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Open Access Publications from the University of California

What contributions may literary, poetic, and aesthetic idioms of humanist inquiry -- traditionally associated with problems of lyrical expression, narrativity, linguistic subjectivity, and authorial and readerly agencies -- continue to offer to the analysis of medial practices and systems in the era of mobile, distributed, and social media? The crux of this question, we propose, lies in the specifically historical purchase of humanist method: its ability to (re)situate new symbolic practices in complex and nuanced relation to prior traditions and atavisms of expressive language and action -- in contrast to the reductively progressivist, de-historicizing impulses of much of contemporary digitalism.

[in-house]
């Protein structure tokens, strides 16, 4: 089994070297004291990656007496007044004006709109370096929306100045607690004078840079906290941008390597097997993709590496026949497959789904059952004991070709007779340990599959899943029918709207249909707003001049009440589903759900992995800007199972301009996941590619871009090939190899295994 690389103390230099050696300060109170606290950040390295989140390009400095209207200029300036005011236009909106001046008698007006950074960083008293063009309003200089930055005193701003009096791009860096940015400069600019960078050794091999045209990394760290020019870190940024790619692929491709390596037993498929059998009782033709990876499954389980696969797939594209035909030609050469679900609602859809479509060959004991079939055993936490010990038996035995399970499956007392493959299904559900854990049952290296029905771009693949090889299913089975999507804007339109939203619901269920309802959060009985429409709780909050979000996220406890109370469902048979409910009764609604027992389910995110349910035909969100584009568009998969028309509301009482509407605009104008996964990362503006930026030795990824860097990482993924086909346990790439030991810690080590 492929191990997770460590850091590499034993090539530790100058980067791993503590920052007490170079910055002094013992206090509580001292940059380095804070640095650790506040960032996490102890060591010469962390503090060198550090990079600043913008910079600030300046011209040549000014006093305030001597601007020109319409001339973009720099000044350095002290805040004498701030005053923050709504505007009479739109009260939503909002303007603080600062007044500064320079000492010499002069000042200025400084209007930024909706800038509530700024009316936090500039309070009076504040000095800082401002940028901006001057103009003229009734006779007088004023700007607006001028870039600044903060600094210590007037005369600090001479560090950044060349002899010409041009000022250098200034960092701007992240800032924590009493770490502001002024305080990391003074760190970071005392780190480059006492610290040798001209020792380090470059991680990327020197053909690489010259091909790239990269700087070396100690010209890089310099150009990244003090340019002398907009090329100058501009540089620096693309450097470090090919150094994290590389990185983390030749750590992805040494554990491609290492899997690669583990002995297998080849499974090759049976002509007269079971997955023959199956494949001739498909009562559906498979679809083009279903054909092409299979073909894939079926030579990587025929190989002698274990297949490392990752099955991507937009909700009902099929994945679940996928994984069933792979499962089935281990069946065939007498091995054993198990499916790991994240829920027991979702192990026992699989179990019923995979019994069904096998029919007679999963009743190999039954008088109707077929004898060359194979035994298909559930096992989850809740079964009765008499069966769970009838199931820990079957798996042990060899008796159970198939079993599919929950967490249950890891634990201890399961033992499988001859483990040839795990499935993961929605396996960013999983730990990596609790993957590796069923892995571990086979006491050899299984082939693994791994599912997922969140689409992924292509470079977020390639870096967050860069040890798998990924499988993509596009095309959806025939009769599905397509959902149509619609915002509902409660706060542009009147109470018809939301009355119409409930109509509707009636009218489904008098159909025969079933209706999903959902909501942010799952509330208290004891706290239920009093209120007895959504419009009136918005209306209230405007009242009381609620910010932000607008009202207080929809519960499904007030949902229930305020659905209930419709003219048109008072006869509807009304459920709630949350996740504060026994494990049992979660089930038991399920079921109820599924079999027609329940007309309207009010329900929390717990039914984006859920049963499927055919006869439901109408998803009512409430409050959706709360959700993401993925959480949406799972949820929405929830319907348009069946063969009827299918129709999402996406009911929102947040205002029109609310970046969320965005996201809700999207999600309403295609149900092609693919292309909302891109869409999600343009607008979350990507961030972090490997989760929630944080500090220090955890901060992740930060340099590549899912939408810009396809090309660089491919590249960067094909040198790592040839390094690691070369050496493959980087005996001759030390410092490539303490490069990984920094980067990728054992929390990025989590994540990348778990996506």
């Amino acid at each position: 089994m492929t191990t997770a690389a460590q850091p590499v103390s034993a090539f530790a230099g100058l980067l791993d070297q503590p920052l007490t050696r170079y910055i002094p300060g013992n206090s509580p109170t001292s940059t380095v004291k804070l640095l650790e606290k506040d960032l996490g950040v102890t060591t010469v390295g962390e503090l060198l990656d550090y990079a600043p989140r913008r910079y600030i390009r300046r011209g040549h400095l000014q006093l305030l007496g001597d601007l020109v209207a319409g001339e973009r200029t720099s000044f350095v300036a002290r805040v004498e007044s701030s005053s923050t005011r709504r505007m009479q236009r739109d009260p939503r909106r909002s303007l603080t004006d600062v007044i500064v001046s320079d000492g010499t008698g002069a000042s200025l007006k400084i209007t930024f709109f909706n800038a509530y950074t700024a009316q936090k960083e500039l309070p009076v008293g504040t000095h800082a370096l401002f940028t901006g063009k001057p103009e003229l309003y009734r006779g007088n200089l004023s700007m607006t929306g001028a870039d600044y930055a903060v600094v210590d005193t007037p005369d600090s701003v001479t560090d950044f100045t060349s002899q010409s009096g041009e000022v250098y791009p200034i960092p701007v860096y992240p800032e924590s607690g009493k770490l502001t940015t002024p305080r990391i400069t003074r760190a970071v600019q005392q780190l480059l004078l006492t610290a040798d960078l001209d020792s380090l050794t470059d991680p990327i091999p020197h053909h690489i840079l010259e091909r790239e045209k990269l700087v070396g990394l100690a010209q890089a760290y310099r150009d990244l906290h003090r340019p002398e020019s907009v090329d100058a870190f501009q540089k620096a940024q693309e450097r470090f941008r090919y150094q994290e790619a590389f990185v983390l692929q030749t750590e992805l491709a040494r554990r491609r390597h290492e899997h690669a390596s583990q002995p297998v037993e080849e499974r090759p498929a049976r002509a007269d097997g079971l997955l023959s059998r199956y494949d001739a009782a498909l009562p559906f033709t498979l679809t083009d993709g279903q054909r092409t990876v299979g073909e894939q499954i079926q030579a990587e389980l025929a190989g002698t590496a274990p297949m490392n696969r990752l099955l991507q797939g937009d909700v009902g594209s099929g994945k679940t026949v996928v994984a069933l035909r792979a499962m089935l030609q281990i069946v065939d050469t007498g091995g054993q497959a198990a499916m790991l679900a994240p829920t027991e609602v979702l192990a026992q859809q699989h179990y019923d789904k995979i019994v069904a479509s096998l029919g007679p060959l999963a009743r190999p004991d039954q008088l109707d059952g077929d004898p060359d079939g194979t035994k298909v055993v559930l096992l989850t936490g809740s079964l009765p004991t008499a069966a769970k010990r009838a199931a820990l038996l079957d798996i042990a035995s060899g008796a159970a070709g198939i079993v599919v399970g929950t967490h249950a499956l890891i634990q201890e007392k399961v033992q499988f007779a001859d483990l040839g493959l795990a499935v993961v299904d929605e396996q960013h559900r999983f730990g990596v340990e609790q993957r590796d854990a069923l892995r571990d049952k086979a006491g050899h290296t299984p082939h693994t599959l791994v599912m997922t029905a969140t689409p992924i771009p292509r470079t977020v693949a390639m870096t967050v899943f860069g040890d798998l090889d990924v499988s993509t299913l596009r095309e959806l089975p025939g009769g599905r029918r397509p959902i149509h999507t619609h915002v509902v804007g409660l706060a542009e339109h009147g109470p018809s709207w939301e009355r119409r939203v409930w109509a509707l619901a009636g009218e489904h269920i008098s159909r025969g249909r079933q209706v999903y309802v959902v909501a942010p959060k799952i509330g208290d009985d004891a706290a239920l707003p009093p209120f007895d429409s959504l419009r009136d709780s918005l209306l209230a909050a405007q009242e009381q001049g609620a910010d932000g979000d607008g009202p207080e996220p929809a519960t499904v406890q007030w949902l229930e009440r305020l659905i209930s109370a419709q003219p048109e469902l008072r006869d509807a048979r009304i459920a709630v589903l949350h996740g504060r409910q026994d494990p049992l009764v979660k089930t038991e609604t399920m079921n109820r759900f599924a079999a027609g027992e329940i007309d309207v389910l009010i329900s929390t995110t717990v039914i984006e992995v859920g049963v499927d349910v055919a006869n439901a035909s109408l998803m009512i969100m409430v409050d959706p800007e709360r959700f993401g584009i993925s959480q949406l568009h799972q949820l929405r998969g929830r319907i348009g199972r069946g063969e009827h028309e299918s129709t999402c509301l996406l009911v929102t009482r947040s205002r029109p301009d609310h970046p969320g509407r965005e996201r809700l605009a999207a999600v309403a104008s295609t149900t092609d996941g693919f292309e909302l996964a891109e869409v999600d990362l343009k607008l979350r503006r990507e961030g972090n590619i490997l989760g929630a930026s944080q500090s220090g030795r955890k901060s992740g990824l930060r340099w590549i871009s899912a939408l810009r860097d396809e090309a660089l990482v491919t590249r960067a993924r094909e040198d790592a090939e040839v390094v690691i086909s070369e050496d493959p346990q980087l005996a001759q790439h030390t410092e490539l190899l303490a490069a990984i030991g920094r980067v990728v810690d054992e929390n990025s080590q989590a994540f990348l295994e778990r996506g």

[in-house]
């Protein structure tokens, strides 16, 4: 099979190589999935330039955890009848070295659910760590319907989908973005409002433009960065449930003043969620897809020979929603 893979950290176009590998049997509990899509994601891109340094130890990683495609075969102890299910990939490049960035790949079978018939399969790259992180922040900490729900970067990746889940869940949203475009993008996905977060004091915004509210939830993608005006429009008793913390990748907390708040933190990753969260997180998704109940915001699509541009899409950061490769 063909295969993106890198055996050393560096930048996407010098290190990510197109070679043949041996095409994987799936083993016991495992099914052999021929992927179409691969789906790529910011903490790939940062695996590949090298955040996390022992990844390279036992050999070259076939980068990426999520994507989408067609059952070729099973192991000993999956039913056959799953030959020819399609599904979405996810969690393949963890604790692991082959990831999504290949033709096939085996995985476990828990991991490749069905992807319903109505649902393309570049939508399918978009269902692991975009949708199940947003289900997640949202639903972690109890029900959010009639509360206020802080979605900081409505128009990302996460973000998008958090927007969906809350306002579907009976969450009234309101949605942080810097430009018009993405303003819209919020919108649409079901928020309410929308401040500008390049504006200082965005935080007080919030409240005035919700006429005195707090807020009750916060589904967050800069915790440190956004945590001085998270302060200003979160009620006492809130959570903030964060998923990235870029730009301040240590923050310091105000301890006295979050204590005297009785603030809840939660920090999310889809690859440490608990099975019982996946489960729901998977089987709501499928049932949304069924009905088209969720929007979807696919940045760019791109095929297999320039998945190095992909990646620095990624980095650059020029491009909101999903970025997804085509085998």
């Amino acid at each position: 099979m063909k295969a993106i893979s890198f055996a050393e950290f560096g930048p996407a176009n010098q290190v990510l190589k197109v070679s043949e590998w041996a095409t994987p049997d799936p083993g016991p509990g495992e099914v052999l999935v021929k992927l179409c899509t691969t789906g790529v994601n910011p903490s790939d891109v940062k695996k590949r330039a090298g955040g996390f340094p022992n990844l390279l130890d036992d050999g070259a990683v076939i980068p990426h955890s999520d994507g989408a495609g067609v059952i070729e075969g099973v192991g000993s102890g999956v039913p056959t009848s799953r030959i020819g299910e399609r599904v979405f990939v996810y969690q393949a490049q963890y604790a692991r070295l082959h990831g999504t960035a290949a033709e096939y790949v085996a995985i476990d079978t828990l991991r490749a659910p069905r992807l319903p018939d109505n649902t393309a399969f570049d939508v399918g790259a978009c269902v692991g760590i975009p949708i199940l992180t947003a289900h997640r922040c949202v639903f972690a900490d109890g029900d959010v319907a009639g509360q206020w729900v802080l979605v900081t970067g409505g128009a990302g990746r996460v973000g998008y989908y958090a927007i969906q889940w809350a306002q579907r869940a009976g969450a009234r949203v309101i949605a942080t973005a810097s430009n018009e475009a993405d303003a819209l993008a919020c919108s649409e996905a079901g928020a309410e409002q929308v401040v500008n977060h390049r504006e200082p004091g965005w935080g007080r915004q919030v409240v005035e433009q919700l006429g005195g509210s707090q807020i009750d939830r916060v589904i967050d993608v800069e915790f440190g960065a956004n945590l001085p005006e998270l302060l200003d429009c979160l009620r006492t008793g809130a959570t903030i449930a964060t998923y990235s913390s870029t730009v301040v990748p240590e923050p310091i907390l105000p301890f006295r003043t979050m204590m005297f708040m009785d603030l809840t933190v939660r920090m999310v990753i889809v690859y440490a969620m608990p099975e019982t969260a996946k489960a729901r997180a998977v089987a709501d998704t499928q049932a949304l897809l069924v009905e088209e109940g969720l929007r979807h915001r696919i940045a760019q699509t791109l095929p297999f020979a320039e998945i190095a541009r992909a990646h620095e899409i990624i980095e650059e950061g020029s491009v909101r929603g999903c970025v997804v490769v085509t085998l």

Theme Leaders:
Terry Harpold, Assoc. Professor of English, Film & Media Studies, University of Florida (USA) tharpold@ufl.edu
Lisbeth Klastrup, Assoc. Professor, Innovative Communication Research Group, IT University of Copenhagen (Denmark) klastrup@itu.dk
Susana Tosca, Assoc. Professor, Digital Design & Communication, IT University of Copenhagen (Denmark) tosca@itu.dk

Cover page of Reprogramming Systems Aesthetics: A Strategic Historiography

Reprogramming Systems Aesthetics: A Strategic Historiography

(2009)

This paper offers close-readings of selected literature pertaining to Burnham’s “systems esthetics,” the subject of significant scholarly attention recently. It identifies, compares, and contrasts several attempts to engage Burnham’s theories in contemporary art historical discourses, noting strategic and interpretive shifts in approaches and goals between 1997-2009. This research hopes to offer insight into current art historical practices and the processes by which history informs, and is transformed by, the present.